Learn to integrate your various organisational functions, aligning and synchronising them to create a people forecast. Then plan accordingly, as is done in S&OP. A plan can always be changed if the situation dictates it. But it is so good to have the starting point of a plan that is broadly agreed. The process of planning is as important as the actual plan. Good supply chain teams have a pretty robust calendar routine. Multiple functions are pooled together at fixed points during the year, month or week. Forecasts are frozen x-days out. The decisions that need to be made are clear, as is the information to make those decisions. It is about being efficient with everyone’s time and that means pre-work, clear agendas and expected outcomes.
2. Sort your information management
The customers for the work force manager are inside the business, not outside. So the demand signals are requests to hire OR plans to hire over a period of time. They are related/driven by the business strategy. This information needs be captured, scenario modelled and alignment harnessed. The demand plans need to be compared with the supply (see my blog on workforce planning as a case of supply and demand). Most organisations don’t think supply and demand. At best they have a list of employees with job titles that are all over the place; time to retire analysis isn’t done; the impact of attrition, or even the attrition levels by area, role type etc are not calculated. The maths is simple. What is difficult is getting the right meta data tags and understand the basics and in dealing with temporal data. Knowing the basics, for example, in terms of what are the roles? What is the attrition by role/area/group/grade/tenure/high performers? Which roles are hardest to recruit for and how long do they take to fill? What are the internal supply options for each role vs the outside pros & cons? In this context, thinking about succession planning becomes a subset of workforce planning.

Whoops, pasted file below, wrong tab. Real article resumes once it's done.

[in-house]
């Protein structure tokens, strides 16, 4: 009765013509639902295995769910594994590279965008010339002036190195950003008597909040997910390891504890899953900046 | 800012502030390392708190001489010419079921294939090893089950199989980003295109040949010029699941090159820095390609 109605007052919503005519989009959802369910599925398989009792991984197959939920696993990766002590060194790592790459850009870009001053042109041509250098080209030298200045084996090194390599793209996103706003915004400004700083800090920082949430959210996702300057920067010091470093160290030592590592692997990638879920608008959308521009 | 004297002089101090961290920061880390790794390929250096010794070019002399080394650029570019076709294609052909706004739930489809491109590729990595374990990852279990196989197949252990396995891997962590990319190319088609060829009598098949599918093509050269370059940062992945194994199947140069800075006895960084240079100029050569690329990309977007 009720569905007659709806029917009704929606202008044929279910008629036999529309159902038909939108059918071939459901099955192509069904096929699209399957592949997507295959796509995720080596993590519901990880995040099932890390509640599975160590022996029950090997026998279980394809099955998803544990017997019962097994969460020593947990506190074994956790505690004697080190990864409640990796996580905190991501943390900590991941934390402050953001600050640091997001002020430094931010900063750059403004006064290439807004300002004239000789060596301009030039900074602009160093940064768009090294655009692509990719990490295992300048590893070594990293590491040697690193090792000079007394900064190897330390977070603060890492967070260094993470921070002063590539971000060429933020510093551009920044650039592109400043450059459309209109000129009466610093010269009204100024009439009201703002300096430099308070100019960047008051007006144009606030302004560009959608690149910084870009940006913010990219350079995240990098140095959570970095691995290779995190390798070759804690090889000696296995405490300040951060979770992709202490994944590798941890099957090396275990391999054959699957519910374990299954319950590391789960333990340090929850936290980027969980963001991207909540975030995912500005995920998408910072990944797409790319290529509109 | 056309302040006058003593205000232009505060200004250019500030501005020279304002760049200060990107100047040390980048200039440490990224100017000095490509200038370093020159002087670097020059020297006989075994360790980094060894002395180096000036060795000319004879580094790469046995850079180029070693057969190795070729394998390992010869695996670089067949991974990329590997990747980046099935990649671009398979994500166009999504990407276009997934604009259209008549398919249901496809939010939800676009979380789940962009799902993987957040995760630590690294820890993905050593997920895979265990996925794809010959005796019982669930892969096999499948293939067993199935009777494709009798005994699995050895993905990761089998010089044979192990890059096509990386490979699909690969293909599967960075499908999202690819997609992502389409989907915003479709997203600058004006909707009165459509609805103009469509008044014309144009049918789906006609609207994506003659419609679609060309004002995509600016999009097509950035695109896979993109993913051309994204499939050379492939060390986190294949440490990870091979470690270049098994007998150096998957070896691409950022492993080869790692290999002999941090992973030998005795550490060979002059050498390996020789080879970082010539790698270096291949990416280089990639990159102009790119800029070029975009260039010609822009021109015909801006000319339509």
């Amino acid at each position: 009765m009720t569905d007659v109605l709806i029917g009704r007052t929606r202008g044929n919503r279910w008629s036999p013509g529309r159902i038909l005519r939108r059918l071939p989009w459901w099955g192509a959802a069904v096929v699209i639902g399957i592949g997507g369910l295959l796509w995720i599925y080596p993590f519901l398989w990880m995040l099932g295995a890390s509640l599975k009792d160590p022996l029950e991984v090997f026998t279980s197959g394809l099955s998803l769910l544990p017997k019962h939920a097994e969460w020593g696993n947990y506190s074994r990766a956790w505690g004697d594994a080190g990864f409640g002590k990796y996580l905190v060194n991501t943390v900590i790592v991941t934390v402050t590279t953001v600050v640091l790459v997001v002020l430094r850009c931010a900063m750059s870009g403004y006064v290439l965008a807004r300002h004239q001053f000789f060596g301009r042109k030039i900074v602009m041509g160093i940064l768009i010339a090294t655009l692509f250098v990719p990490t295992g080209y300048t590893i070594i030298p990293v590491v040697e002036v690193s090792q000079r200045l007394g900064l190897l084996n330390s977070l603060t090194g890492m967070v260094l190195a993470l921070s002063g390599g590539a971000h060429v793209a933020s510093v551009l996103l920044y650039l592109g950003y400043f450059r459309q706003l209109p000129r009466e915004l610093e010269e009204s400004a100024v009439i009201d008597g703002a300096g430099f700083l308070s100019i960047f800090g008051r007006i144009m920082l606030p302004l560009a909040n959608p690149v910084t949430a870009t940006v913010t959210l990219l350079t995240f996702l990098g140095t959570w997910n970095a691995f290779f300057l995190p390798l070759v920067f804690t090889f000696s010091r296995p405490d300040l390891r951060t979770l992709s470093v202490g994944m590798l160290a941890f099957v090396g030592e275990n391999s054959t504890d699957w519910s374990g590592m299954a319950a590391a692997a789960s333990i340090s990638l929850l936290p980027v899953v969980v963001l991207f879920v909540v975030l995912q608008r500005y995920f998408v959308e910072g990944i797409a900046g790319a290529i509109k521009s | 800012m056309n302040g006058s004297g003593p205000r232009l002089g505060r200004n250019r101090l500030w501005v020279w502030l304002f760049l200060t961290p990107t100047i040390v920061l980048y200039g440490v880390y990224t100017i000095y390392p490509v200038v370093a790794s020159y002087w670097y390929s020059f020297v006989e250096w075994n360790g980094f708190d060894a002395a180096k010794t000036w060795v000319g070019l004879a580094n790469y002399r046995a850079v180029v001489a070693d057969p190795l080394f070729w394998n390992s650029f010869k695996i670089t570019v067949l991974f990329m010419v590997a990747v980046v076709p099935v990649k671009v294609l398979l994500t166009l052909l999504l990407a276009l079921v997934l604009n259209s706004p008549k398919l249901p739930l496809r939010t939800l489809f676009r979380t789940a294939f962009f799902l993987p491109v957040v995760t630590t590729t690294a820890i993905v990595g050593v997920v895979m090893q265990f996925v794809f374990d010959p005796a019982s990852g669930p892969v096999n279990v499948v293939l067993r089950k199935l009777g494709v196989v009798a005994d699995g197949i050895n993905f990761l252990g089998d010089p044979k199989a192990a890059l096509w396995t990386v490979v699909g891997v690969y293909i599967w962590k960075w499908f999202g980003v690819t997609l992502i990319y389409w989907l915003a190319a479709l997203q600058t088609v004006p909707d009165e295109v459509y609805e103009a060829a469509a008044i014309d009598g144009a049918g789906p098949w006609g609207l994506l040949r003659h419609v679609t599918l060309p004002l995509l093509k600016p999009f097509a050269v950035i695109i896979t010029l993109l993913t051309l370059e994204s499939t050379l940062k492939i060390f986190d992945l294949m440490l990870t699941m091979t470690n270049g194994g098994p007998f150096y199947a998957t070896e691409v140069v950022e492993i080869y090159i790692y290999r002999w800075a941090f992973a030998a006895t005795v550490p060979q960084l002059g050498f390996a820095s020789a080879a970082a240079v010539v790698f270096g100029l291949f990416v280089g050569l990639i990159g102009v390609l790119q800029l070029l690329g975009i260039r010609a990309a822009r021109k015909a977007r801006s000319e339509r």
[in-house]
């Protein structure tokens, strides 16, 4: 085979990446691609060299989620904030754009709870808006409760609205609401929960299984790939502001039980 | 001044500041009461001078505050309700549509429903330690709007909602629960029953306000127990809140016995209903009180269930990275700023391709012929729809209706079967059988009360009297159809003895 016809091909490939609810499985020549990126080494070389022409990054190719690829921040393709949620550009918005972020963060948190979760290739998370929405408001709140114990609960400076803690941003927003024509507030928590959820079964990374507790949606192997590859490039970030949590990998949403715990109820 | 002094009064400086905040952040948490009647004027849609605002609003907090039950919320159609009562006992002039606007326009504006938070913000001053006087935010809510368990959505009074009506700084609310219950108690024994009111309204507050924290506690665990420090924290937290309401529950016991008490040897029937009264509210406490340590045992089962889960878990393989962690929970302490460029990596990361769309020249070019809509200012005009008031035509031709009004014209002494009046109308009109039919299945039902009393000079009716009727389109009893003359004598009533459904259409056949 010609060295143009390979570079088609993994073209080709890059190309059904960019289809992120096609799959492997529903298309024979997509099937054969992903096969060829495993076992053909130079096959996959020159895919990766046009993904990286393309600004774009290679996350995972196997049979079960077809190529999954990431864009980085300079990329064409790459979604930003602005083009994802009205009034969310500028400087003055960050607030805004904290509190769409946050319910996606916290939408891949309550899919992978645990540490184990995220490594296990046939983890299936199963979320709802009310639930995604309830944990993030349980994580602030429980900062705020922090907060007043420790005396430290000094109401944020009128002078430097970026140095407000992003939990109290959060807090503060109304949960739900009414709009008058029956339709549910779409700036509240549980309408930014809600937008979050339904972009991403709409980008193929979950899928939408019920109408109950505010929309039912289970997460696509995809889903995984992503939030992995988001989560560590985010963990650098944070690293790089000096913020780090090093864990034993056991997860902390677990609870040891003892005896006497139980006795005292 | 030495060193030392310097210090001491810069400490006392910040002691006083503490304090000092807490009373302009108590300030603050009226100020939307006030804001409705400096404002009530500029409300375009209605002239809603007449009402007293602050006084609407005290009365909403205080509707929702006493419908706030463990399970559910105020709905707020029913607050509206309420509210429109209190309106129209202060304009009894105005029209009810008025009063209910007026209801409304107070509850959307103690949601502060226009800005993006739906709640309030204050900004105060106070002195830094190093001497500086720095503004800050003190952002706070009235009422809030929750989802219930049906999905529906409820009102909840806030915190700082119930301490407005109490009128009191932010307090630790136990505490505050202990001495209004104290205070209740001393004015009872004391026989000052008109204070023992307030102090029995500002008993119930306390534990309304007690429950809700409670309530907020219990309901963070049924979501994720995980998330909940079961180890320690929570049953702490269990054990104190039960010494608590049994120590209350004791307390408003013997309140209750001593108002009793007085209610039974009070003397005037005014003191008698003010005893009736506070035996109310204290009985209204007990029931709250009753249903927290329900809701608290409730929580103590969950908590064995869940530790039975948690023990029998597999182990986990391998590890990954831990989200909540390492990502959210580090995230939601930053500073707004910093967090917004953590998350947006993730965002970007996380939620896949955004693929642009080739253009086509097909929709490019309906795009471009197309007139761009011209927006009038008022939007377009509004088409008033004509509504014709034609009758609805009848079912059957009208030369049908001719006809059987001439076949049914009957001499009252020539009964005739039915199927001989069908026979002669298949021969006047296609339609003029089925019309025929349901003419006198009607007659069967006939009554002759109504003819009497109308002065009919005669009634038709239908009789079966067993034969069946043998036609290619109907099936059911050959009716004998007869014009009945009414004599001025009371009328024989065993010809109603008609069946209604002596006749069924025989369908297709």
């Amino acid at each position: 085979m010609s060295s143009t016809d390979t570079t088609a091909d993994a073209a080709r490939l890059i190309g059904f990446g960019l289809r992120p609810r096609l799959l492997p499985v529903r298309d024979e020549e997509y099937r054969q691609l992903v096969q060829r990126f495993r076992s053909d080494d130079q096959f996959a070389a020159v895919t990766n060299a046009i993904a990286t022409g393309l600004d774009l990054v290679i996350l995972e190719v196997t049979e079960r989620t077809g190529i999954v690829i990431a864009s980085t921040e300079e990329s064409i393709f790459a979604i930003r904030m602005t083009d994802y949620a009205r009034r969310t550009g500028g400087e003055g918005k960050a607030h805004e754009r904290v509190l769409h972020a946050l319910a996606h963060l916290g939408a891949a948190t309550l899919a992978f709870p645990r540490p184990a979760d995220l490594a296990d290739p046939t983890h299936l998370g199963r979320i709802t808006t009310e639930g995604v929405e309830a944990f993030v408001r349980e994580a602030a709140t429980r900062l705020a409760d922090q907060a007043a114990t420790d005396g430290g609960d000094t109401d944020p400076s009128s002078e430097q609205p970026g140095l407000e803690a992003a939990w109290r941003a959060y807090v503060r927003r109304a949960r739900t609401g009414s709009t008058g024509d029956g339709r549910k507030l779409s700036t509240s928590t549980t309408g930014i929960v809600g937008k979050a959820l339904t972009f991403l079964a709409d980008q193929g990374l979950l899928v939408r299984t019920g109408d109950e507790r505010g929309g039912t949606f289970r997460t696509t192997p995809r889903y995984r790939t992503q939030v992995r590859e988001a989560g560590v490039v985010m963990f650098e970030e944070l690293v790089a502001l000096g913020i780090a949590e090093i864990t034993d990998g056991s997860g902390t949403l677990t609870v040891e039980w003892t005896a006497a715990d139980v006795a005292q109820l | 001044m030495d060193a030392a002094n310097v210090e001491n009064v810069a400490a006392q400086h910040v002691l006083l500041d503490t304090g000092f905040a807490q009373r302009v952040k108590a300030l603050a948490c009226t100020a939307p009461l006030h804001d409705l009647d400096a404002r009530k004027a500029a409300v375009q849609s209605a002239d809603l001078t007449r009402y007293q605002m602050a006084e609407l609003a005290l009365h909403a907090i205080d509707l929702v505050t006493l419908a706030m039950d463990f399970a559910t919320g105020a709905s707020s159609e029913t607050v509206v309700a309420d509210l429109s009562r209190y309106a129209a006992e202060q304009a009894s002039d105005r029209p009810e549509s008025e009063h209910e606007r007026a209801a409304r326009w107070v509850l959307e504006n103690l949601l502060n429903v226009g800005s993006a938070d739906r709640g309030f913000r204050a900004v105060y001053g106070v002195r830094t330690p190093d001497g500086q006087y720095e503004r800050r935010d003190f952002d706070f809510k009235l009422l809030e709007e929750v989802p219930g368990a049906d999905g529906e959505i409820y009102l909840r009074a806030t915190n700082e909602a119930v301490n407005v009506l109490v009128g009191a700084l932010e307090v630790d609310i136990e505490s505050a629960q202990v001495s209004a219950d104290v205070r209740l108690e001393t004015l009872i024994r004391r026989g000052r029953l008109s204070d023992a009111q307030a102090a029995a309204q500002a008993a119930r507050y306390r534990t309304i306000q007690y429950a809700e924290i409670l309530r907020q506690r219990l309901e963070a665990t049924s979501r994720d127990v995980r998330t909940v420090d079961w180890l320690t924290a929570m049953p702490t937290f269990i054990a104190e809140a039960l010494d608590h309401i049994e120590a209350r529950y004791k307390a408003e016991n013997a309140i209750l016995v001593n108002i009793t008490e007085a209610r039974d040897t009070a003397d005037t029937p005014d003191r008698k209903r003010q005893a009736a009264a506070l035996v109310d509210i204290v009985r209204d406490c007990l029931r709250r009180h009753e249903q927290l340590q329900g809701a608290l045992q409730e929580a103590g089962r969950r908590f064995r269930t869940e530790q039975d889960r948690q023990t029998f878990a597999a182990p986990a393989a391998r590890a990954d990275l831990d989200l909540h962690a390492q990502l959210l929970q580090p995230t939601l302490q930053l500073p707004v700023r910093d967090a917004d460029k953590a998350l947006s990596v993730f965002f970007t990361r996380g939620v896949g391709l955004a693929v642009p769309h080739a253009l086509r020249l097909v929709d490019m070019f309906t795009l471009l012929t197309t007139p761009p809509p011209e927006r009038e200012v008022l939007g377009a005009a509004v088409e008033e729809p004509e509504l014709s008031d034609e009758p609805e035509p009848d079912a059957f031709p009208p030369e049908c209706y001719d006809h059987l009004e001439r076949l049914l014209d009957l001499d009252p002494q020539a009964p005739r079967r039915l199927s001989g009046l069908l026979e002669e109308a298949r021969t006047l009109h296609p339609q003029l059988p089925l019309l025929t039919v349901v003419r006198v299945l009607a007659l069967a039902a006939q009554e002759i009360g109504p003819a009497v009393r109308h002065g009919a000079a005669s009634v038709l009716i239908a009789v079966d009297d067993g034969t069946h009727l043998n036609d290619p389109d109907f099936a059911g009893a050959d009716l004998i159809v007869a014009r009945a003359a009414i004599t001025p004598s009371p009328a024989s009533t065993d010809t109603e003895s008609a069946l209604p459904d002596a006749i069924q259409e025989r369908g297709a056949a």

3. It takes effort and investment to become world class
Companies invest heavily in their supply chain capabilities. They know it is about people, process and systems so they invest in all three areas. They know it can be a great source of sustainable competitive advantage and they know there is no quick fix. It takes years to build a truly work class capability and it may require targeted outside help. It certainly requires continued senior leadership support, budget and a focused team. Mostly, however, it requires a long term commitment to excellence. In this space, perseverance, resilience and dedication will win over flashy but unreliable genius every time. It isn’t a quick win type of area. But then again, things of real value rarely are.